Capital has always been a constraint for small-and-medium enterprises (SMEs). India has more than 60 million SMEs, which contribute more than 40 percent to its GDP.
But, less than 10 percent of them have access to formal credit.
Banks are reluctant to lend to small entrepreneurs because of their lack of credit history or even a steady income flow. Add to that, the lengthy and complex lending processes carried out by banks and NBFCs make it even more difficult for SMEs.
Even where credit is available to them, from informal sources, for instance, they have to pay exorbitant interest rates (which can go up to even 80 percent) that challenges their growth prospects further.
As a result, most remain perennially strapped for cash, and fizzle out soon, sometimes even before the completion of a loan repayment cycle. In the last three years, however, many alternate lenders focused on SMEs have mushroomed in India.
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Loanzen is one such startup focused on the SME lending space.
Founded in late 2015 by IIM-B alumni Madhu Sudhan and Venkatesh Sankararaman, it began as a peer-to-peer lending marketplace before pivoting to its current form — a logistics financing startup for small and individual fleet owners — in 2017.
Both co-founders recently transitioned into a non-executive role, with Loanzen roping in Anil S as its new CEO. The Bengaluru-based startup, however, refused to divulge further details on the management transition.
The lending process and what it fixes
Loanzen caters to 90 lakh small fleet owners, who account for more than two-thirds of India’s inter-state and intra-state logistics industry.
Most of these own pre-used vehicles, and struggle to get finance to buy them. “The truck owners go from not owning any vehicle to paying huge interest rates on loans per annum. There is no in-between,” CEO Anil tells YourStory.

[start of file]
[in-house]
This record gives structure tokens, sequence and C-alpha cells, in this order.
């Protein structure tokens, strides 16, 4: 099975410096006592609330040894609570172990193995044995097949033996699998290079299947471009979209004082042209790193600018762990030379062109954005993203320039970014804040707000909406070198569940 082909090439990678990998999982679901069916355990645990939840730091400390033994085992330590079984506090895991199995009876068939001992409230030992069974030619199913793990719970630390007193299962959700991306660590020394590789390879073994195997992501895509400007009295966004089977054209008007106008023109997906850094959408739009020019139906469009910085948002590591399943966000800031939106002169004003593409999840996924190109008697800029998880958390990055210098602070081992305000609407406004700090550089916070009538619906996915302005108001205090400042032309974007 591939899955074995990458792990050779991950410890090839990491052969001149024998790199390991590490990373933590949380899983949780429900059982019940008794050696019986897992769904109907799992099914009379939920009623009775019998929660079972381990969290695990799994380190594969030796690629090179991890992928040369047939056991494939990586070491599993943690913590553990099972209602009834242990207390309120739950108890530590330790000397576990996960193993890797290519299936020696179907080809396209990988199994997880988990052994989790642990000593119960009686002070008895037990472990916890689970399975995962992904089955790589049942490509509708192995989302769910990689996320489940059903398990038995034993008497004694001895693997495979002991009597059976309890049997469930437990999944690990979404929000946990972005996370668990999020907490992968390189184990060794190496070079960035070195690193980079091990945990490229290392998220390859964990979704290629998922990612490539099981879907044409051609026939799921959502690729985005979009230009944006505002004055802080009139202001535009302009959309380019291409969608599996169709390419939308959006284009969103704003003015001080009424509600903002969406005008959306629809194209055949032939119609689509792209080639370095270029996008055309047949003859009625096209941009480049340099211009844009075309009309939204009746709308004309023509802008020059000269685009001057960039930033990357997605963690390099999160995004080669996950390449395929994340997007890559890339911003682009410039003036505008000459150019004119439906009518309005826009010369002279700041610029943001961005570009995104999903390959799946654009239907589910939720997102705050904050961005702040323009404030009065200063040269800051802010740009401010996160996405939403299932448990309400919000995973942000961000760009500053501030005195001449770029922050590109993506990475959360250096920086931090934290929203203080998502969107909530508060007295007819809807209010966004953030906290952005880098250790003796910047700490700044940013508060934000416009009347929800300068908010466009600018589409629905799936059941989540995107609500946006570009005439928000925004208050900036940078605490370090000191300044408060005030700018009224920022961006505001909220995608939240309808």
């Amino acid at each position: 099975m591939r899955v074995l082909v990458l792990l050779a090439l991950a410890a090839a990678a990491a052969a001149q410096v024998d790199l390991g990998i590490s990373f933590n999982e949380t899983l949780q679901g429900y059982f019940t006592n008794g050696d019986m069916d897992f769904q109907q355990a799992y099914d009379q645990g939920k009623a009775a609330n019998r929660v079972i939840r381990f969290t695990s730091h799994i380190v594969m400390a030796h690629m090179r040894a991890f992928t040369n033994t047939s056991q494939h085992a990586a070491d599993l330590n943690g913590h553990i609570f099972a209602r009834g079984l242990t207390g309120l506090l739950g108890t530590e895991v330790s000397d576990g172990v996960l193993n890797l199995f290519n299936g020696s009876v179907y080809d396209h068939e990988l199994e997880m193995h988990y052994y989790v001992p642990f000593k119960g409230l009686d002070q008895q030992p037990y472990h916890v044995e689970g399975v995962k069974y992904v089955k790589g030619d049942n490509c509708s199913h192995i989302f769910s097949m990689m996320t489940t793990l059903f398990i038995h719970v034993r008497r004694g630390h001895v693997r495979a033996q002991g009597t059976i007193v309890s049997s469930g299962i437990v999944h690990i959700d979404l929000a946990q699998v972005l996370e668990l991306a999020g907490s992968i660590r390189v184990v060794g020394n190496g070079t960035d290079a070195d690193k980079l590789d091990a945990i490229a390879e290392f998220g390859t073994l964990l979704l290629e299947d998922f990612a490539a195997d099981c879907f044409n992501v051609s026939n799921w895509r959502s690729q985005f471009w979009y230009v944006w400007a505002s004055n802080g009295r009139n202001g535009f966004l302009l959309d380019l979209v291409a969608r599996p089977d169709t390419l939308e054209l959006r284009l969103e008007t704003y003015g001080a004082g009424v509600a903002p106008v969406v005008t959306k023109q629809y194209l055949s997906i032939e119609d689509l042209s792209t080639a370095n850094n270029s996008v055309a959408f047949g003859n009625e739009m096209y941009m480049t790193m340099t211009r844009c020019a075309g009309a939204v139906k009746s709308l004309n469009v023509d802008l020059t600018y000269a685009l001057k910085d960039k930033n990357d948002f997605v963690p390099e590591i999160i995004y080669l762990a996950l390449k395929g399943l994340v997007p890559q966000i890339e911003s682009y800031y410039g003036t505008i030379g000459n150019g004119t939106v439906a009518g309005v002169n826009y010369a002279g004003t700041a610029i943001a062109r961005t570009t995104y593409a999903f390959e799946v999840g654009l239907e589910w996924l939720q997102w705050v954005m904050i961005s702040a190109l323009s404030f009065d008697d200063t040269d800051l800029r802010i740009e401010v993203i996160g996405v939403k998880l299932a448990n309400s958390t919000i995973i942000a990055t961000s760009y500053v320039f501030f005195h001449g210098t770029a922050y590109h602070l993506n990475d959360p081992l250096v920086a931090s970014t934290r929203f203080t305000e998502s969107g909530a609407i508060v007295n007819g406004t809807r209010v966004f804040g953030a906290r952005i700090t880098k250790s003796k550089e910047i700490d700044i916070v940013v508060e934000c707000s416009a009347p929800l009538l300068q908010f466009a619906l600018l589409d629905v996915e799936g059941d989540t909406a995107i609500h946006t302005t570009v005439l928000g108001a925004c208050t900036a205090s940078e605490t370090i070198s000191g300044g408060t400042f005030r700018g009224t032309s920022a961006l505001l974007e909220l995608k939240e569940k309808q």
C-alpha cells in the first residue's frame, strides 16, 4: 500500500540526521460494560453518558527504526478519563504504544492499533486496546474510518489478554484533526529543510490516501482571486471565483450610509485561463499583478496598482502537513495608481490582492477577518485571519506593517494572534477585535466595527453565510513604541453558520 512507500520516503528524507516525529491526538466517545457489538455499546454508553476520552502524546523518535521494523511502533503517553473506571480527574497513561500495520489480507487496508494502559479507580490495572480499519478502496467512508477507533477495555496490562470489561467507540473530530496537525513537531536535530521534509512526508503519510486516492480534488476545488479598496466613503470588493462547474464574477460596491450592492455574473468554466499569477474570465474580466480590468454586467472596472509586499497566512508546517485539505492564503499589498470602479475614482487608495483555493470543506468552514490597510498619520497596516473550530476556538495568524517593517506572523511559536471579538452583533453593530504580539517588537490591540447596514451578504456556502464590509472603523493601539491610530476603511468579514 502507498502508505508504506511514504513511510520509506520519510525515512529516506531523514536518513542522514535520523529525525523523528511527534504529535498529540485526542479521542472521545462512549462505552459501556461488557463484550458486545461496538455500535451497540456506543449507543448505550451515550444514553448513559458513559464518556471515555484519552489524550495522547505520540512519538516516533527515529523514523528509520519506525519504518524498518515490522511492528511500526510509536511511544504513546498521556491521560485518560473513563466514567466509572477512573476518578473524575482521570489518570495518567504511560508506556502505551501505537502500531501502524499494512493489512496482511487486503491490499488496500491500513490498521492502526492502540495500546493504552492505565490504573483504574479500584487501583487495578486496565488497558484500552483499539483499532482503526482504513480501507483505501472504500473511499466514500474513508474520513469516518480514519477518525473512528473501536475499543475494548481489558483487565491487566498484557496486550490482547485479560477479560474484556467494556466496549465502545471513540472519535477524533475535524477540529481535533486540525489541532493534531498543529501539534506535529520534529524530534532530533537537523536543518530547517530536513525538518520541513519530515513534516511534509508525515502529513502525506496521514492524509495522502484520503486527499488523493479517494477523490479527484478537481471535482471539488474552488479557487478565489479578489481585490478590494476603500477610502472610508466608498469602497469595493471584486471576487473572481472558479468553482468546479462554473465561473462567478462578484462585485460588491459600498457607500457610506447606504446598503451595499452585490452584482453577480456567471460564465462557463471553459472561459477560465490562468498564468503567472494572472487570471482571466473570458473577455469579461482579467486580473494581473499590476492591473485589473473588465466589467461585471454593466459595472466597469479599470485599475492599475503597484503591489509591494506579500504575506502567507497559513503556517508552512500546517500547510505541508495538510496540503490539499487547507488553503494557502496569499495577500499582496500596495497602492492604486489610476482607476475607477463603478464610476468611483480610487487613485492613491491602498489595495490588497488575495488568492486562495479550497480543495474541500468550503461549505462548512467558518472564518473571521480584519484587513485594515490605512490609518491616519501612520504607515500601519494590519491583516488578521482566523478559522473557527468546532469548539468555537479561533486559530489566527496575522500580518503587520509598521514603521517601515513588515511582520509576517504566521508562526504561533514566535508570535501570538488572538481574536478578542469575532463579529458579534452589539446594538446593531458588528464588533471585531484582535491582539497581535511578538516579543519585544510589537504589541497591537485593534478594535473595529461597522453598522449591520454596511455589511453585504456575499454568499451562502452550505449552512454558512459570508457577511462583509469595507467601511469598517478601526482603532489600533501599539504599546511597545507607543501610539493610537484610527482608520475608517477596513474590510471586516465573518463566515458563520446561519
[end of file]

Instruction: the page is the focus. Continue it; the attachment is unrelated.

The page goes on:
“Because of the rapid growth in ecommerce, intra-state transportation is in focus now. But fleet owners need a constant stream of capital to grow,” he explains.
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That is where Loanzen steps in.
Its proprietary credit underwriting process takes into account the value of a vehicle, which the startup claims is a key differentiator in the market. Other factors like demographic details, kilometres travelled, load transported, repayment history, etc. are also taken into account while building the credit score.
“These factors help project a potential customer’s creditworthiness,” says Anil.
Besides vehicle financing, Loanzen intends to service all needs of fleet owners, including inter-state licences, tyres, repair, maintenance, petro cards, and more.
Anil says, “The goal is to fill the gap between supplier and revenue generation for vehicle owners so they can sign up for a constant source of revenue and support.”
Operations, growth and expansion plans
In three years, Loanzen has served about 500 SME customers. Its current order book is Rs 15 crore, and the average loan ticket size stands at Rs 4 lakh. The loan repayment cycle is from one to five years, and SMEs pay a 20 percent interest rate per annum. and r